Dispatch received at Pocahontas, near Corinth. Attacked Corinth. Took all the outer works by storm and got within the town. Enemy received fresh re-enforcement and we could not complete the work; retired. The Bolivar force came down on my line of retreat and prevented crossing of Hatchie. Moved south. Crossed 6 miles below, and now at Ripley with all baggage and as many of the wounded as could carry. Bloody affair. Enemy still threaten. Will fight him at all points. There are about 40,000 men still in West Tennessee. Will have hard fighting.



Respectfully submitted to the President.

G. W. RANDOLPH, Secretary of War.

Read. It will be necessary to re-enforce, if possible, at once.

J. D.

OR Ser. Vol. 17, pt. I, pp. 375-376.


Report of Brig. Gen. Dabney H. Maury, C. S. Army, commanding Division, including engagement at Hatchie Bridge.

HDQRS. MAURY'S DIVISION, Camp on Tippah, October 10, 1862.

CAPT.: I have the honor to report that this division of the Army of the West moved from Ripley toward Corinth on September 30, numbering 3, 896 infantry, five light batteries of four guns each, and 881 cavalry.

On the morning of October 3 we moved at daylight from our camp near Chewalla to attack the enemy in Corinth. The division was formed in line of battle near Walker's house, north of the Memphis and Charleston Railroad, Moore's brigade with its right resting near the railroad; Phifer's brigade was formed on Moore's left, extending to Hebert's division, and Cabell's brigade was held in reserve. The line faced Corinth and the enemy's advanced line of entrenchments. The sharpshooters of Moore's and Phifer's brigades, under Col.'s Rogers, Stirman, and Bridges, soon became briskly engaged with those of the enemy and forced them back into their entrenchments.

At 10 a. m. our whole line moved forward and the strong outworks of the enemy were carried without a check. Moore and Phifer at once pushed on toward Corinth in pursuit of the retreating enemy. When within little more than a mile of the town they were halted….

*  *  *  *

….The brigades of Gen.'s Moore, Phifer, and Cabell were gallantly led by their commanders to them[3], planted their colors within them, drove the enemy from them, and held them until forced back by the overwhelming reserves of the enemy. The division was then reformed and marched back to encamp near Chewalla.

Next morning it moved toward Pocahontas. When within 5 miles of Davis' Bridge couriers from Col. Wirt Adams, who had been guarding that point, apprised us that the enemy was advancing in force to seize it before we could cross. Moore's brigade-now reduced to about 300 men-was pushed forward, and with the Saint Louis Battery and two guns taken from the enemy at Corinth, all under Maj. Burnet's orders, marched across the bridge and formed with the view of storming the heights of Metamora, but they were too few and too late. The enemy's artillery and infantry, already in position, swept them away, and were close upon the bridge before Phifer's brigade, commanded by Col. Ross, could cross and form to meet them. We lost four of our guns here. Nothing remained for us to dispute the enemy's passage over the bridge and to hold him in check as long as possible. This was gallantly done for more than an hour by the remnants of Moore's, Phifer's, and Cabell's brigades, and by the batteries of Hogg, Sengstak, Dawson, Lieut.'s Moore and Miles, superintended by Maj. Burnet. They were all then ordered to retire and take up a new position within the timber. This was done in good order, and, the enemy not advancing, the whole division was withdrawn and put upon the march by another route, our rear being covered by Gen. Villepigue's brigade. Last night the division bivouacked at this point.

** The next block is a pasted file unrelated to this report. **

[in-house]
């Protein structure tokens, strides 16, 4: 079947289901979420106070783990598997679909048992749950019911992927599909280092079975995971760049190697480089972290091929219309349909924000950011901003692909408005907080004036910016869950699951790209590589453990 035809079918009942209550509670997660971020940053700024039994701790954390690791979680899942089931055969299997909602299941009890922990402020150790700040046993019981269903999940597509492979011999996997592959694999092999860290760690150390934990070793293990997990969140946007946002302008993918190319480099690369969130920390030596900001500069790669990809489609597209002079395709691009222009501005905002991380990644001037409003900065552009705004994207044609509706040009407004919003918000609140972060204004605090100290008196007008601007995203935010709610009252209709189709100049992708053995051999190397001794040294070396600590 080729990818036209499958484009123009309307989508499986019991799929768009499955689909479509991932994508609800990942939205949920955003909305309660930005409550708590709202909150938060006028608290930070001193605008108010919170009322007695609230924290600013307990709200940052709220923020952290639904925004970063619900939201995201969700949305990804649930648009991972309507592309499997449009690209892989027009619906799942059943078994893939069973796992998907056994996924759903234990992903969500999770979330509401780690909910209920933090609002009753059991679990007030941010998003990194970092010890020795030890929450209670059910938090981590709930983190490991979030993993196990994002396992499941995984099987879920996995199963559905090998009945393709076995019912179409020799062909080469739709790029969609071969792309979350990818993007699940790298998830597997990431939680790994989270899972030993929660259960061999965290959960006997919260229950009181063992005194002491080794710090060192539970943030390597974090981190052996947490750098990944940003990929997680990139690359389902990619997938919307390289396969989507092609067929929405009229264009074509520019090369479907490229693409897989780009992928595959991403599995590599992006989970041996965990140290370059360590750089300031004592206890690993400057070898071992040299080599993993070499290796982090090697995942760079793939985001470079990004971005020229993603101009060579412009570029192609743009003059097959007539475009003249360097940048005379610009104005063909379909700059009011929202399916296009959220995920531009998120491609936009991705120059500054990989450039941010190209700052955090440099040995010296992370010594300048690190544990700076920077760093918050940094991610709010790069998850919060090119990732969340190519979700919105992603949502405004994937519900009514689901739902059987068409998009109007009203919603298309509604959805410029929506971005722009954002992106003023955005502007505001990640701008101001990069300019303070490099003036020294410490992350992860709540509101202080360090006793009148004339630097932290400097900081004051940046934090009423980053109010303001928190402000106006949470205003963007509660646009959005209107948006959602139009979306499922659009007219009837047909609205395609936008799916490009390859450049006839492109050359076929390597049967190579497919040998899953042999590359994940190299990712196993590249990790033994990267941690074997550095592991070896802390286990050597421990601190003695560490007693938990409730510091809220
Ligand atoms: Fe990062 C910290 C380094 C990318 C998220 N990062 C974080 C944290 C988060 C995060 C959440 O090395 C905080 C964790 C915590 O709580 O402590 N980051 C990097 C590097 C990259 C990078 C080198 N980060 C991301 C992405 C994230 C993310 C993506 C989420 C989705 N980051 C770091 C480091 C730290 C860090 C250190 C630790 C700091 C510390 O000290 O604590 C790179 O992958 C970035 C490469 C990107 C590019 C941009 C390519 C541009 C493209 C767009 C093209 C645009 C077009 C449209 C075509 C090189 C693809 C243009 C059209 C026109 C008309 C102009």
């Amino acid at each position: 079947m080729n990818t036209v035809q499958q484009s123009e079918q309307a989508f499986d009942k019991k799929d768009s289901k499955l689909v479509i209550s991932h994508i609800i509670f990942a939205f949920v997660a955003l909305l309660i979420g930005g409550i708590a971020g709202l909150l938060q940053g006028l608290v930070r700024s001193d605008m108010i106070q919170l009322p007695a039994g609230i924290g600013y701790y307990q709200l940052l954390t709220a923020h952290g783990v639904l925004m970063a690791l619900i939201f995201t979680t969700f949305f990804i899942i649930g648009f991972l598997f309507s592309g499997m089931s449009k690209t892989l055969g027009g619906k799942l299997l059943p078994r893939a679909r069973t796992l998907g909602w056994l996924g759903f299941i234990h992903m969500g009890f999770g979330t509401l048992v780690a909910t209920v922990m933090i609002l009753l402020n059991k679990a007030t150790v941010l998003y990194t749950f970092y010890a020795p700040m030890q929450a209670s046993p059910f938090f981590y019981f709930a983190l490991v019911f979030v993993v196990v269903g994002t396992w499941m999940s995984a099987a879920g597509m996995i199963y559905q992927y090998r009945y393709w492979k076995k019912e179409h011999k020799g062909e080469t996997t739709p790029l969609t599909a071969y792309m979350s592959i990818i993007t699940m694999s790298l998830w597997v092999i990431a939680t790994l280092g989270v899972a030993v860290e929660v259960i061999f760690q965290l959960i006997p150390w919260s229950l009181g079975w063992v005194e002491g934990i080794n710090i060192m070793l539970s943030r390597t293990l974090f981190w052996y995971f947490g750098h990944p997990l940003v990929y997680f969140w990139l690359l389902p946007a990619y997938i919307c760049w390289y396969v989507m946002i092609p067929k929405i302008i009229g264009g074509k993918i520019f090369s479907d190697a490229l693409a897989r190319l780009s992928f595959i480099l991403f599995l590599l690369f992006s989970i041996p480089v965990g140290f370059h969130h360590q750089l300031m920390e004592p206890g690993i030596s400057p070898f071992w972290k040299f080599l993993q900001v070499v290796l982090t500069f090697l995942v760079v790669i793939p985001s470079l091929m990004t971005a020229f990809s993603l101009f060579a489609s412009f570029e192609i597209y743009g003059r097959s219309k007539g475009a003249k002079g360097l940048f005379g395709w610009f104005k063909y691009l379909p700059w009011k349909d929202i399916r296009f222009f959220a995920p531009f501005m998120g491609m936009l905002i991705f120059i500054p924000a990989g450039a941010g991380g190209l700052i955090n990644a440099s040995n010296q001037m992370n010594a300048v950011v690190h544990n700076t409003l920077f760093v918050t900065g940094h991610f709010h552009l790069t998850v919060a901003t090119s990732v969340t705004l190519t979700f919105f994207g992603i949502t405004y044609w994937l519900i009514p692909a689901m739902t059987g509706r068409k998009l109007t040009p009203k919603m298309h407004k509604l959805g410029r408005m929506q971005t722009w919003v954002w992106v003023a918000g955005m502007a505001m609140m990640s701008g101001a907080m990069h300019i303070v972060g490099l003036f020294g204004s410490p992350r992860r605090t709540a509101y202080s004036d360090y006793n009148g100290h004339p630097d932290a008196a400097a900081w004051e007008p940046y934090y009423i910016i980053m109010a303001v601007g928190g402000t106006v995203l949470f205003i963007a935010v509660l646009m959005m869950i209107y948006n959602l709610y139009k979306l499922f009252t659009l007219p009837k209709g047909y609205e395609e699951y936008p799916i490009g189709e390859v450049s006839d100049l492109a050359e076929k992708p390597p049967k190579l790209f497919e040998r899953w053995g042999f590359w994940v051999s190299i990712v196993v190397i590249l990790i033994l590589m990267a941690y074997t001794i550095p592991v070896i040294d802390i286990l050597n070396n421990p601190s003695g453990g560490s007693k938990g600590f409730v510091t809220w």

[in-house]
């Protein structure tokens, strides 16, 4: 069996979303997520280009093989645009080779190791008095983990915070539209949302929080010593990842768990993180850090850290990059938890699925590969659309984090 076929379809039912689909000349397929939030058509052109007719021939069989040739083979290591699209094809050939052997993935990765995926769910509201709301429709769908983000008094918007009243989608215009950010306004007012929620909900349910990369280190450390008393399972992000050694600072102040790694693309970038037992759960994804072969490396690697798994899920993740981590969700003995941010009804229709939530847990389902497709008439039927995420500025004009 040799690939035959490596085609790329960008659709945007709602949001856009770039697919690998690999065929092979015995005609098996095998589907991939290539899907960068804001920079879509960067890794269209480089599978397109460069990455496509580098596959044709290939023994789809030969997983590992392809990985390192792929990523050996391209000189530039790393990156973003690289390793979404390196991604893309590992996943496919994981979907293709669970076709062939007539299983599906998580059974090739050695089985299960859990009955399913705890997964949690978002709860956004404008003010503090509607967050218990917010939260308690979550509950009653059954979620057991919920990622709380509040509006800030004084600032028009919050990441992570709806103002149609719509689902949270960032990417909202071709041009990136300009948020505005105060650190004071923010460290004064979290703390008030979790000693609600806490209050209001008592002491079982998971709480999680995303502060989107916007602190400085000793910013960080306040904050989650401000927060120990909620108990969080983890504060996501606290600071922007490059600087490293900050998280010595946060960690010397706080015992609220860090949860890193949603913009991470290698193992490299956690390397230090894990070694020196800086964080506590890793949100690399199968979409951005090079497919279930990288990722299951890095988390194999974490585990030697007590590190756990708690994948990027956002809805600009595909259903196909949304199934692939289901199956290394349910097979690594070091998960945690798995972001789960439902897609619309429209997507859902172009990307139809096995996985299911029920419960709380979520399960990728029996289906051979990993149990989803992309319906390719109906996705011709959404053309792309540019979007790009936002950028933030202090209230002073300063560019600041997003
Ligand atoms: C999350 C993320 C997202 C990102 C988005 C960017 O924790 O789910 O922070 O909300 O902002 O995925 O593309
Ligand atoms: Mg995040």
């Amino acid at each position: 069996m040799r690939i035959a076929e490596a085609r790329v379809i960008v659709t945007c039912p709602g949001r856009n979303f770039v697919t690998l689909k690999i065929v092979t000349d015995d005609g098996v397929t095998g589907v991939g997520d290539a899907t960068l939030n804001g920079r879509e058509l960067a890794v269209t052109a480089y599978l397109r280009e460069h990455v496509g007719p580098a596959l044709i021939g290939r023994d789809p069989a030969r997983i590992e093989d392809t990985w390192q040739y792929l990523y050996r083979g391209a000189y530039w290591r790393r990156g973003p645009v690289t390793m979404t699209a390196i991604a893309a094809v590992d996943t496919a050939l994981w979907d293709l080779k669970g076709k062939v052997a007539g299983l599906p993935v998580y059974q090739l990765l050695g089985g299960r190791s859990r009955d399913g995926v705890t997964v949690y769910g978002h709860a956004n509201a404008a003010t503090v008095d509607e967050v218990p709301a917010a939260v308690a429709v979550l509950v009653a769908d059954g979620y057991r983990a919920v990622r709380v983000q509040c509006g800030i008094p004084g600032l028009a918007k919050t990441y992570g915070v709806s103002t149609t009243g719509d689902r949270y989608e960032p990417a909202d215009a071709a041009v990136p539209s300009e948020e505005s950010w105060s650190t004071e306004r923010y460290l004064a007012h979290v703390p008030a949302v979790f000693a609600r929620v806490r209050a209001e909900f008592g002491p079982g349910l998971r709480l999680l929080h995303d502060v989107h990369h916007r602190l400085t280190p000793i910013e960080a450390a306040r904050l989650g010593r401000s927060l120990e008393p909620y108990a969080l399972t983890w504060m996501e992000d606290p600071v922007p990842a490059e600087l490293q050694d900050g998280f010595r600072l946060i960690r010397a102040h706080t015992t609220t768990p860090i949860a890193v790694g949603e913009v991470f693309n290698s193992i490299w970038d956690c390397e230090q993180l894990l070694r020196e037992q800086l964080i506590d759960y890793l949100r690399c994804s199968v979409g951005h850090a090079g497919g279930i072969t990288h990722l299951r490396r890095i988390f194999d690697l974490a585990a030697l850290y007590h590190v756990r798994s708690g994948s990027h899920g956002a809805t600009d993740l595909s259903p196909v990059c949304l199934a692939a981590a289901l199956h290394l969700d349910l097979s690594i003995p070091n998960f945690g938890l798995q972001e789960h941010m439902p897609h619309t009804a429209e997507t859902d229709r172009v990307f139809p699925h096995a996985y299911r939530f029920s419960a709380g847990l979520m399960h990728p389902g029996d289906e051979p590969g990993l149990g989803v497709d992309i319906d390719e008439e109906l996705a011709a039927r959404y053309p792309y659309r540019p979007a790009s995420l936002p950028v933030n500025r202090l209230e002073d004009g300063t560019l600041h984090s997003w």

I inclose herewith the reports of the several brigade commanders, and refer you to them for more detailed accounts of the actions than I can give.

I can bear honest testimony to the fidelity and valor of the officers and troops under my command. The instances of gallant conduct would include too many for me to mention here; but there are two men of humble rank whose conspicuous courage and energy at Davis' Bridge attacked general attention and admiration. One is Earnest Goolah, chief bugler of Ross' regiment. The other is Benjamin J. Chandler, a private of Company C, Slemons' cavalry. I recommend them to the most favorable consideration of the general commanding as worthy of the honors due to conspicuous courage upon the battle-field.

My staff officers were always prompt, intelligent, and gallant.

I inclose the reports of our losses.[4] You will observe that they have been very heavy; but, sir, we remember that our noble dead fell in the streets and in the innermost fortifications of Corinth, and that our torn colors have floated in triumph over the very stronghold of the foe.

I am, sir, very respectfully, yours,

DABNEY H. MAURY, Brig.-Gen., Comdg. Division.